Potential monetary gain is getting in the way of real assessments! If augmented reality or metaverses ever find their footing, the money made by the people who establish themselves first will be completely insane the same way the first NFT sales were insane. They have a motivation besides advancement of the technology to push this stuff. It’s why Facebook bought Oculus, and then never seemed to do anything with it. Zuckerberg saw the potential for purchasable avatar clothing and virtual storefronts that would have to pay ‘rent’ for the virtual space, which Facebook/Meta could sell for massively inflated prices compared to website domains.
Worse, some of the people pushing hardest for Metaverse successors don’t even think that potential money will last, they just figure a boom-bust cycle is inevitable – the sooner the boom, the sooner they can extract money from people and then bounce before it all comes crashing down.
However, while that attitude is everywhere within the companies, it’s getting in the way of making an enjoyable experience for the end user. There is no money to be made until the consumer is having enough fun to spend a couple dollars on a virtual arcade game, or uses their avatar enough to buy it a funny hat. The only reason so many of the crypto ones exist at all is because the funding comes in before they have time to set up all the little microtransactions designed to bleed consumer wallets dry. Once those are in place, the Metaworld’s player count usually drops sharply. Not even the worst arcades in the world steal quarters like these places plan to, and every single one thinks they’re the first to have the idea.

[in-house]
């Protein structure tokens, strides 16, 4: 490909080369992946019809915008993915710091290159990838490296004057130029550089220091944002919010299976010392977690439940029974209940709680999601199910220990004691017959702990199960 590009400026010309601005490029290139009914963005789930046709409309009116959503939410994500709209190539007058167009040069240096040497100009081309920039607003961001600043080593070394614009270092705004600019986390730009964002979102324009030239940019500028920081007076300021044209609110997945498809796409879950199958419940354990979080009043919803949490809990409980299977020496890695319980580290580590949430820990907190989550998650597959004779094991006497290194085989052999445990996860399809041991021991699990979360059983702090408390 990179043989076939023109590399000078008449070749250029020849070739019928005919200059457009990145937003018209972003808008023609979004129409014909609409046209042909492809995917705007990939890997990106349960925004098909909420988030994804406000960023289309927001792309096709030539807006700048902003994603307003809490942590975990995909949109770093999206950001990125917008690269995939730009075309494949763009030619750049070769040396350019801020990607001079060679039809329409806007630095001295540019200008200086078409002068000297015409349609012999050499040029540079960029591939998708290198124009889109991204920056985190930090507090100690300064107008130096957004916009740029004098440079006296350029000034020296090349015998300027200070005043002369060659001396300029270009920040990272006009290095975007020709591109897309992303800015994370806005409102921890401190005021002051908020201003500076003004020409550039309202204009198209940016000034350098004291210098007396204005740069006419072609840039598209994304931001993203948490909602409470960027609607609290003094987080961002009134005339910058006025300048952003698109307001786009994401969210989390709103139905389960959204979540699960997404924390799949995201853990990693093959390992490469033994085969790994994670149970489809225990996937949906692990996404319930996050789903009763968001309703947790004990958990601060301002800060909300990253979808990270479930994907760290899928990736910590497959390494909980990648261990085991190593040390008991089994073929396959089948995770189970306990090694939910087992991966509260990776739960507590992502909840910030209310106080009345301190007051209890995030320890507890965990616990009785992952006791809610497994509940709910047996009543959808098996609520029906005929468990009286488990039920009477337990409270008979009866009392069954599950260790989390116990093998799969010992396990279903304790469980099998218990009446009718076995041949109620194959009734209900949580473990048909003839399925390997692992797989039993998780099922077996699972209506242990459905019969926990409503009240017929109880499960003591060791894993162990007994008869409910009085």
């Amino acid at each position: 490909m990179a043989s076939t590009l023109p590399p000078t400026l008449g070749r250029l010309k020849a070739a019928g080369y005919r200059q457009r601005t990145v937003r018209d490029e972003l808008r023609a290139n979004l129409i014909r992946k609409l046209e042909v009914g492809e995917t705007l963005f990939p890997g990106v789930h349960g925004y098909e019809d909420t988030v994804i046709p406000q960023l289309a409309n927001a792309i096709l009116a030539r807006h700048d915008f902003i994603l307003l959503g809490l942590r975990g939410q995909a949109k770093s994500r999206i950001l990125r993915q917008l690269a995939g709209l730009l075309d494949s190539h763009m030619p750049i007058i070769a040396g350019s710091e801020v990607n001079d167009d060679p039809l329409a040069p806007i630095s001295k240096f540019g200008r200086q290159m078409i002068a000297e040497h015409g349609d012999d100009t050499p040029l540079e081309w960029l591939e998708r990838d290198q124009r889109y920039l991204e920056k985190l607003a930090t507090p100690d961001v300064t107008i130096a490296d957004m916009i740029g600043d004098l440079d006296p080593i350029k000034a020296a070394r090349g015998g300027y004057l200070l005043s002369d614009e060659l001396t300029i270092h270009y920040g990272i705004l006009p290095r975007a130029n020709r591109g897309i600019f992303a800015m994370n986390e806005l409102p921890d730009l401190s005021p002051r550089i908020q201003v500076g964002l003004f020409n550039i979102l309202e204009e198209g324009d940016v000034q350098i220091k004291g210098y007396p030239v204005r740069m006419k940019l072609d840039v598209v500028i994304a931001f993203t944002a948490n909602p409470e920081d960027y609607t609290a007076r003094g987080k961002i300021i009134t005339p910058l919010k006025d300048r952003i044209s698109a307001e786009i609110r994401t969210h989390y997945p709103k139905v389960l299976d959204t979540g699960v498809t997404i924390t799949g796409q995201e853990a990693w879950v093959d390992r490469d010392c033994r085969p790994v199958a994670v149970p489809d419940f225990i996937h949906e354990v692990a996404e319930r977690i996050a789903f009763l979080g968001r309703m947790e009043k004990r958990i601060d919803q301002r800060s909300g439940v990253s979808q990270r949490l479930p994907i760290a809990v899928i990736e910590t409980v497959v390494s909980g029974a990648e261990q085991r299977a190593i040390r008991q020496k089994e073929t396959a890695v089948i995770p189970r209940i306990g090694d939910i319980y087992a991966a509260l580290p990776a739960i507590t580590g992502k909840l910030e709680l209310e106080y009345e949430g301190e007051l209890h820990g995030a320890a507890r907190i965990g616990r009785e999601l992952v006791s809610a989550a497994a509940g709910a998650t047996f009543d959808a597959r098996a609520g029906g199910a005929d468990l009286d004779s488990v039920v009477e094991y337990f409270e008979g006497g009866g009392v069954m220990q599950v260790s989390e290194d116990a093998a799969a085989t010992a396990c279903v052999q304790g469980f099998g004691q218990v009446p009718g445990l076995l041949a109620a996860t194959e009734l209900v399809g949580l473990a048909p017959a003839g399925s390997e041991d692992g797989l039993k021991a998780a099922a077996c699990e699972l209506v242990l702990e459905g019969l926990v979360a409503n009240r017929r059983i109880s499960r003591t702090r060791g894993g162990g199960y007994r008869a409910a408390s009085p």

Metaverses are often painted as a sort of cyberpunk wonderland, the future, the inevitable next step in technology, but they never seem to end up getting there because ‘visionaries’ and ‘early adopters’ make promises they can’t keep and slink away with whatever they got first. If the virtual parts of augmented and virtual reality never improve because of this cycle, then there just won’t ever be a stable set of apps and programs to use on the very expensive hardware bought to facilitate it. Apple has the potential to fix the second part of that because it has final say on every app in the app store as well as the funding necessary to make new and exciting apps for the headset should it choose to do so, but the first part is going to take some serious reimagining of the space’s potential.
In the face of all of that, what can a peripheral do to prove itself worthy of a consumer’s time? Does Apple really believe this headset is the future, or is it banking on customers buying it to use as a status symbol-slash-fashion statement? For that matter, if money is removed from the conversation, if you could just have one, would you want it, and use it if you got it?
What would you use it for?